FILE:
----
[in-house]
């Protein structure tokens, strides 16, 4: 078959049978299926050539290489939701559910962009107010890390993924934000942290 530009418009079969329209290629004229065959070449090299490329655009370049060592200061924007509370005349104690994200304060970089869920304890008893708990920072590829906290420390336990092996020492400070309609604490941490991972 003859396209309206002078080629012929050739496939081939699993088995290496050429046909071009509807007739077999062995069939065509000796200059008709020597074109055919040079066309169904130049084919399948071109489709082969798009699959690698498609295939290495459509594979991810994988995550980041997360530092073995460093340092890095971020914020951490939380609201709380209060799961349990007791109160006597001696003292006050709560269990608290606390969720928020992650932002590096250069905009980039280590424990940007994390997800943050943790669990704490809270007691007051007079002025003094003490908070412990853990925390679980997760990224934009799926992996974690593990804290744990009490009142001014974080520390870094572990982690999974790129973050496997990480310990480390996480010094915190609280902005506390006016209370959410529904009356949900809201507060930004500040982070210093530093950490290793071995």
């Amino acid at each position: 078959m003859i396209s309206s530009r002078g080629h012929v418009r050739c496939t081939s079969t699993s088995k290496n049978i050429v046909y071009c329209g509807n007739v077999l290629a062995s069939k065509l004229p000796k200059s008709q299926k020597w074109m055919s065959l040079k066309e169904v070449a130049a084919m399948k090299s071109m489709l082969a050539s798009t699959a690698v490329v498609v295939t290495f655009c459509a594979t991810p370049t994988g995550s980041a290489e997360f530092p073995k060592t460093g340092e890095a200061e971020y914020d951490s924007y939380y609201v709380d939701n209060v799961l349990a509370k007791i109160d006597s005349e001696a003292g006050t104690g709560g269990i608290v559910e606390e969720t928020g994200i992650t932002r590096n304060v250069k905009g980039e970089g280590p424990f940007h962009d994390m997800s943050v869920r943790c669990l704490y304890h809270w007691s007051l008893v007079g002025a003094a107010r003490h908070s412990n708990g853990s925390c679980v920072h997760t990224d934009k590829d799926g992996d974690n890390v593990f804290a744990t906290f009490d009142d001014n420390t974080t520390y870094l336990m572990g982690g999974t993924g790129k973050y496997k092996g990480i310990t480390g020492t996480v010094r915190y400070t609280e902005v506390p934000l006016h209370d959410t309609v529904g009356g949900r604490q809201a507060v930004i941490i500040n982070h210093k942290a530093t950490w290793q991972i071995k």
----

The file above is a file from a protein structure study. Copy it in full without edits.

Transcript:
[in-house]
């Protein structure tokens, strides 16, 4: 078959049978299926050539290489939701559910962009107010890390993924934000942290 530009418009079969329209290629004229065959070449090299490329655009370049060592200061924007509370005349104690994200304060970089869920304890008893708990920072590829906290420390336990092996020492400070309609604490941490991972 003859396209309206002078080629012929050739496939081939699993088995290496050429046909071009509807007739077999062995069939065509000796200059008709020597074109055919040079066309169904130049084919399948071109489709082969798009699959690698498609295939290495459509594979991810994988995550980041997360530092073995460093340092890095971020914020951490939380609201709380209060799961349990007791109160006597001696003292006050709560269990608290606390969720928020992650932002590096250069905009980039280590424990940007994390997800943050943790669990704490809270007691007051007079002025003094003490908070412990853990925390679980997760990224934009799926992996974690593990804290744990009490009142001014974080520390870094572990982690999974790129973050496997990480310990480390996480010094915190609280902005506390006016209370959410529904009356949900809201507060930004500040982070210093530093950490290793071995």
């Amino acid at each position: 078959m003859i396209s309206s530009r002078g080629h012929v418009r050739c496939t081939s079969t699993s088995k290496n049978i050429v046909y071009c329209g509807n007739v077999l290629a062995s069939k065509l004229p000796k200059s008709q299926k020597w074109m055919s065959l040079k066309e169904v070449a130049a084919m399948k090299s071109m489709l082969a050539s798009t699959a690698v490329v498609v295939t290495f655009c459509a594979t991810p370049t994988g995550s980041a290489e997360f530092p073995k060592t460093g340092e890095a200061e971020y914020d951490s924007y939380y609201v709380d939701n209060v799961l349990a509370k007791i109160d006597s005349e001696a003292g006050t104690g709560g269990i608290v559910e606390e969720t928020g994200i992650t932002r590096n304060v250069k905009g980039e970089g280590p424990f940007h962009d994390m997800s943050v869920r943790c669990l704490y304890h809270w007691s007051l008893v007079g002025a003094a107010r003490h908070s412990n708990g853990s925390c679980v920072h997760t990224d934009k590829d799926g992996d974690n890390v593990f804290a744990t906290f009490d009142d001014n420390t974080t520390y870094l336990m572990g982690g999974t993924g790129k973050y496997k092996g990480i310990t480390g020492t996480v010094r915190y400070t609280e902005v506390p934000l006016h209370d959410t309609v529904g009356g949900r604490q809201a507060v930004i941490i500040n982070h210093k942290a530093t950490w290793q991972i071995k």